Polaris Alleges IP Violation in Lawsuit Against Timbersled Founder

By Will Burgess

Timbersled, a subsidiary of Polaris Industries that produces snowbike conversion kits, has filed a lawsuit against its founder, Allen Mangum, for violating the company’s intellectual property.

Mangum founded Timbersled Products Inc. a snowmobile component company in 2001. In the late 2000s, Mangum rode his first snowbike which sparked an interest in producing conversion kits of his own with his wife Natasha Mangum at his facility in Ponderay, Idaho.

At the time the barely two decade old snowbike industry was steadily growing through specialty kits as Timbersled entered the market in 2010 and began manufacturing quick change kits interchangeable with enduro and motocross models from most major dirt bike brands.

This video from 2007, shot with a potato, showcases the budding sport of powered snowbiking prior to Timbersled’s market entrance where motorcycles were built converted or required specialty kits.

With the claim that it only took thirty minutes to an hour to swap the track and skis using the existing swingarm and suspension, Timbersled started catching the attention of the hardcore snowbiker crowd.
In 2015, Polaris bought the Timbersled company, and kept Mangum on to continue consulting for the brand.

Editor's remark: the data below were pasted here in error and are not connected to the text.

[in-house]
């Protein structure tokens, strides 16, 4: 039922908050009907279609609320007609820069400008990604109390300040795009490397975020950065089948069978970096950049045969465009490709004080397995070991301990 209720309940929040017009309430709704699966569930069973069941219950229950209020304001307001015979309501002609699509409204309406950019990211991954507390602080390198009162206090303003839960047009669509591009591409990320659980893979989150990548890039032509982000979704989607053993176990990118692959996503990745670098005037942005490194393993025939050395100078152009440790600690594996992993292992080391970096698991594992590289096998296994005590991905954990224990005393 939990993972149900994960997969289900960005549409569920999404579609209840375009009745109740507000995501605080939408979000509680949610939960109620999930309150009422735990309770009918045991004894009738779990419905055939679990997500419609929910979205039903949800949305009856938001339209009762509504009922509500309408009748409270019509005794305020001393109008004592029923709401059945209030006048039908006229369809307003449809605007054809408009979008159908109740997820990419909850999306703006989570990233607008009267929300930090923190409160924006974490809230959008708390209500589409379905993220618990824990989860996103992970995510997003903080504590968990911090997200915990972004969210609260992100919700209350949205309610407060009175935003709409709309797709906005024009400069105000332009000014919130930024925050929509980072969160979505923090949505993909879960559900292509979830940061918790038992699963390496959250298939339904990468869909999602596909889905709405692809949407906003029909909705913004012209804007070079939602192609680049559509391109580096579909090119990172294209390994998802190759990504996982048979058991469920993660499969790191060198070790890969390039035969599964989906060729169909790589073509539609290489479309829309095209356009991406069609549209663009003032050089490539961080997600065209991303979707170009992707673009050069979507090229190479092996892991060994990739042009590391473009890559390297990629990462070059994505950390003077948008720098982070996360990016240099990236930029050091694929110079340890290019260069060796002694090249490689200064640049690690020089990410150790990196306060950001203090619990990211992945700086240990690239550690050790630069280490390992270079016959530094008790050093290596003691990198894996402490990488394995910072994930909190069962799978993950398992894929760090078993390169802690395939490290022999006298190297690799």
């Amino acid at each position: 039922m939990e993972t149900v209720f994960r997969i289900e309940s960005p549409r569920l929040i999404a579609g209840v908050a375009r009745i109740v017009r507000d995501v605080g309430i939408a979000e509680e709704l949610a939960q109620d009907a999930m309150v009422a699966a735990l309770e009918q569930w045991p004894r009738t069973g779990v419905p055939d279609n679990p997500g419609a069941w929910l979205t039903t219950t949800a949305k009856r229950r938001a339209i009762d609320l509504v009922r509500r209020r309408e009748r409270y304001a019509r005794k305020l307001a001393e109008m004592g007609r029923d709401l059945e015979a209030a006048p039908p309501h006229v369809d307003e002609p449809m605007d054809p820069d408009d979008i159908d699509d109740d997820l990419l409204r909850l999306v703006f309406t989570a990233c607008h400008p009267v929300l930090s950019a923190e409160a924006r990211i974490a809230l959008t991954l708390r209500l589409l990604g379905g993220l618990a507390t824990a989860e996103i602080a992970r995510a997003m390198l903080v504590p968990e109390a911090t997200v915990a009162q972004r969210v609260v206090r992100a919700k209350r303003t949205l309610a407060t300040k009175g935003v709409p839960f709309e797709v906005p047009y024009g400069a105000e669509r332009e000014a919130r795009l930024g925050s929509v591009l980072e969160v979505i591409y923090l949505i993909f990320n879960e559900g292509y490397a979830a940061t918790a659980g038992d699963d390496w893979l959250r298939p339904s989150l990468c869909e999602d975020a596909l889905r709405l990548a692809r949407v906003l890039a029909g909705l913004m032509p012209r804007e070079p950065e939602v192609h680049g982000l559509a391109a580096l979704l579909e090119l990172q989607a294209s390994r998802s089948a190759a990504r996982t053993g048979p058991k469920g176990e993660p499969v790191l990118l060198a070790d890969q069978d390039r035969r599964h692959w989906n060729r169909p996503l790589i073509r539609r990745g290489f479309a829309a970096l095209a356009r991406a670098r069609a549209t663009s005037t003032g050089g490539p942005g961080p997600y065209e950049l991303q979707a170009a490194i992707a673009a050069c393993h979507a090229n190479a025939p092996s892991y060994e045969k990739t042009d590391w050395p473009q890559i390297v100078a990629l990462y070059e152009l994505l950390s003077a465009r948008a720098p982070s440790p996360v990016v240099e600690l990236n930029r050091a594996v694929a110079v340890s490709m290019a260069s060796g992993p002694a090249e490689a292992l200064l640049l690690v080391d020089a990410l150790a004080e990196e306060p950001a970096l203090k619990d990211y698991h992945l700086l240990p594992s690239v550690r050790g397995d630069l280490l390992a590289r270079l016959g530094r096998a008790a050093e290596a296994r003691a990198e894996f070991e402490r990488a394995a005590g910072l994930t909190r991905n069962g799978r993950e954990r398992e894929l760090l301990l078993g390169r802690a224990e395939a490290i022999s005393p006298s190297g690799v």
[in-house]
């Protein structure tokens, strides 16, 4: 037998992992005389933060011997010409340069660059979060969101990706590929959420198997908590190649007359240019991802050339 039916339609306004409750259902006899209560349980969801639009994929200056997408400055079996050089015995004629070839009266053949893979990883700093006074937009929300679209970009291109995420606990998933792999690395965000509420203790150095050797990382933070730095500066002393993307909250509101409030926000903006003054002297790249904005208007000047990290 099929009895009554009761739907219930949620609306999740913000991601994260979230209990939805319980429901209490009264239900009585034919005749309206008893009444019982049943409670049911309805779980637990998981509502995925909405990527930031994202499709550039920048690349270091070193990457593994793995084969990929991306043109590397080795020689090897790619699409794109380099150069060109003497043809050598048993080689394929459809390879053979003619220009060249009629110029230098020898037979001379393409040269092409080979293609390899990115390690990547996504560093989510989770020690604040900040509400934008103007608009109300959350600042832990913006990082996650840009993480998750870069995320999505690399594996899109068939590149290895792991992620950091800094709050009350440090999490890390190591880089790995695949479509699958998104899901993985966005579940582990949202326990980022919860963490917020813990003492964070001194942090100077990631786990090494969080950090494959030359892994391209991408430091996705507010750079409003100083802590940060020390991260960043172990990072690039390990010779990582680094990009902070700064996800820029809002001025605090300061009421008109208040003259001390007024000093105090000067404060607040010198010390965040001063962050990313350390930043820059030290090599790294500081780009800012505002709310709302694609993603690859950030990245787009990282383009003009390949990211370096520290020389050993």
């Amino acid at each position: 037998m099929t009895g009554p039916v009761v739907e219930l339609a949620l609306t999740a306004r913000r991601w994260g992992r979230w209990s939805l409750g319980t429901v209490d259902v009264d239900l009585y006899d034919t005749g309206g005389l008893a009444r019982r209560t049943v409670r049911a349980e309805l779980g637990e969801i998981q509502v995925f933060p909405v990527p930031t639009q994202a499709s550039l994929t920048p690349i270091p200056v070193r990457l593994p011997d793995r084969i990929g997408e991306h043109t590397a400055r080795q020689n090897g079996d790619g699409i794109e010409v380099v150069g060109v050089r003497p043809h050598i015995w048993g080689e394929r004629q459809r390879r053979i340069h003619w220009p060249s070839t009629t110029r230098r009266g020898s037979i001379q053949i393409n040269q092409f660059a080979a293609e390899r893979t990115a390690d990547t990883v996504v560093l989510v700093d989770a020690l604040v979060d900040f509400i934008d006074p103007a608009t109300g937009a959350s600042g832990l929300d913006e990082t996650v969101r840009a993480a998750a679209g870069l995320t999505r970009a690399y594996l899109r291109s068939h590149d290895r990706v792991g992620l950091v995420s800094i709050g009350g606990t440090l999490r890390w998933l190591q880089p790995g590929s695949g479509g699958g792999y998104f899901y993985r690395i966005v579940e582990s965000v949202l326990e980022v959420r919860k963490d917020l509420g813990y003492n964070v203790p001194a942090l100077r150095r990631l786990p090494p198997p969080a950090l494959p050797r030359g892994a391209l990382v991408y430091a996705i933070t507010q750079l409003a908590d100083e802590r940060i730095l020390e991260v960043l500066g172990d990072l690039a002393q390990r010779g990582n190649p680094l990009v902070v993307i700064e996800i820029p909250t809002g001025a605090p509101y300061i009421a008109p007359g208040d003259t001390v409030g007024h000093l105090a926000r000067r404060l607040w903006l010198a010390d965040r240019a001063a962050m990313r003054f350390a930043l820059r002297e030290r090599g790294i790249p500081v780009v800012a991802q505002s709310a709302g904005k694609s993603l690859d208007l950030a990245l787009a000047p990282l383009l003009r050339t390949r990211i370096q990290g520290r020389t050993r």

Mangum left the company in 2020 and by late summer of 2022 began promoting a new brand of snowbike kits via the launch of his new Mtn.Top Snowbike brand.

A screengrab of the Mtn.Top website features the XFR-129 which retails for $9,500, and will be sold at a network of dealers across the country. | Source: mtntopsnowbike.com

Polaris contends Mangum and the Mtn.Top Snowbike brand has infringed on their intellectual property and technology when they filed a complaint with the U.S. District Court this month.

Although Timbersled makes up a relatively small share of the global recreational vehicle company’s revenues, according to a quote obtained by the Minnesota Star Tribune, an unidentifiedย spokesperson with Polaris called the lawsuit a “…necessary step to protect Polaris’s intellectual property and investment in innovation.”

Mangum introduced the Mtn.Top Snowbike conversion kits in a video on Sept. 3, 2022, appearing to demonstrate that the products are handcrafted and assembled by Mangum himself.

As a condition of Polaris’s purchase of Timbersled, Mangum has been bound to a non-disclosure agreement which prevents him from using confidential trade secrets and research and development from Timbersled or Polaris in any competitive endeavors like Mtn.Top Snowbike which, according to the court filings, Polaris claims directly infringes on the agreement established.

Mangum has not yet issued a public statement in response to the lawsuit. We will continue to follow this story as it develops.

Cover photo: A closeup of 2023 Polaris manufactured Timbersled. | Source: Polaris Industries Ltd.

Will Burgessย is a journalist with Adrenaline Powersports Mag

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